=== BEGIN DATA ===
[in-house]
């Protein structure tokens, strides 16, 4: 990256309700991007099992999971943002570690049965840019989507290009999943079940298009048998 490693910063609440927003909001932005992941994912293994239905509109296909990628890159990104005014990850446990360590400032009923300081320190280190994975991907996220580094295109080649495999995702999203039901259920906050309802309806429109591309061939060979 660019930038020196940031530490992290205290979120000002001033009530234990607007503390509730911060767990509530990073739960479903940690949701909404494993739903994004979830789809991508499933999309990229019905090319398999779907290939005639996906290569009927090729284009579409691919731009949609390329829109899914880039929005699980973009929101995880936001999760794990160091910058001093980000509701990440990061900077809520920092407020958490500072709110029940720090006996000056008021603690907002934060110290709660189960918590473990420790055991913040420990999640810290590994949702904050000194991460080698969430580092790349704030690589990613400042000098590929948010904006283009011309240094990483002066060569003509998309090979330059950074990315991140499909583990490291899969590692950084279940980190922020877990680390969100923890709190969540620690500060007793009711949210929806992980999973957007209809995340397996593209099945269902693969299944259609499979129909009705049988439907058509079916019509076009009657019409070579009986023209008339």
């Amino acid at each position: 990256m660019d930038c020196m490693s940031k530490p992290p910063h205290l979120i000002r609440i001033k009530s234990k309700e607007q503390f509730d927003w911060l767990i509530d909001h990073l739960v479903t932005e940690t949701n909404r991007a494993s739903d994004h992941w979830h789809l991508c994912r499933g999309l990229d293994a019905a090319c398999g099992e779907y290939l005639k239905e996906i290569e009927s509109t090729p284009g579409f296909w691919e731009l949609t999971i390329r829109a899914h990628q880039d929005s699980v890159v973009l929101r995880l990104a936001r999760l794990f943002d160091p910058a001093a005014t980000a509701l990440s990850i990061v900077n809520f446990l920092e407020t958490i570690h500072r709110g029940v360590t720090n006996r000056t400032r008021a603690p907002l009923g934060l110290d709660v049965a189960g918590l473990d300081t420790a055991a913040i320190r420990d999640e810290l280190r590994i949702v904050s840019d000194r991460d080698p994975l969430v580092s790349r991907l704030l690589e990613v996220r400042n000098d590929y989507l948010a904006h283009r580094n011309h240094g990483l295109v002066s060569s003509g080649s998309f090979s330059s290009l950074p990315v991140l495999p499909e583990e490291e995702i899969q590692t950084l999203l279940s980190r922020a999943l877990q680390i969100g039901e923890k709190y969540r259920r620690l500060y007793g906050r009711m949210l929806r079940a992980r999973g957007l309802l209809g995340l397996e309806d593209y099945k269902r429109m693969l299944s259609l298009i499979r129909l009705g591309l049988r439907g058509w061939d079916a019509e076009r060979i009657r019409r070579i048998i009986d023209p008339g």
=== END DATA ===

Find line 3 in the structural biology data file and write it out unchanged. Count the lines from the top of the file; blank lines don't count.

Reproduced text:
């Amino acid at each position: 990256m660019d930038c020196m490693s940031k530490p992290p910063h205290l979120i000002r609440i001033k009530s234990k309700e607007q503390f509730d927003w911060l767990i509530d909001h990073l739960v479903t932005e940690t949701n909404r991007a494993s739903d994004h992941w979830h789809l991508c994912r499933g999309l990229d293994a019905a090319c398999g099992e779907y290939l005639k239905e996906i290569e009927s509109t090729p284009g579409f296909w691919e731009l949609t999971i390329r829109a899914h990628q880039d929005s699980v890159v973009l929101r995880l990104a936001r999760l794990f943002d160091p910058a001093a005014t980000a509701l990440s990850i990061v900077n809520f446990l920092e407020t958490i570690h500072r709110g029940v360590t720090n006996r000056t400032r008021a603690p907002l009923g934060l110290d709660v049965a189960g918590l473990d300081t420790a055991a913040i320190r420990d999640e810290l280190r590994i949702v904050s840019d000194r991460d080698p994975l969430v580092s790349r991907l704030l690589e990613v996220r400042n000098d590929y989507l948010a904006h283009r580094n011309h240094g990483l295109v002066s060569s003509g080649s998309f090979s330059s290009l950074p990315v991140l495999p499909e583990e490291e995702i899969q590692t950084l999203l279940s980190r922020a999943l877990q680390i969100g039901e923890k709190y969540r259920r620690l500060y007793g906050r009711m949210l929806r079940a992980r999973g957007l309802l209809g995340l397996e309806d593209y099945k269902r429109m693969l299944s259609l298009i499979r129909l009705g591309l049988r439907g058509w061939d079916a019509e076009r060979i009657r019409r070579i048998i009986d023209p008339g």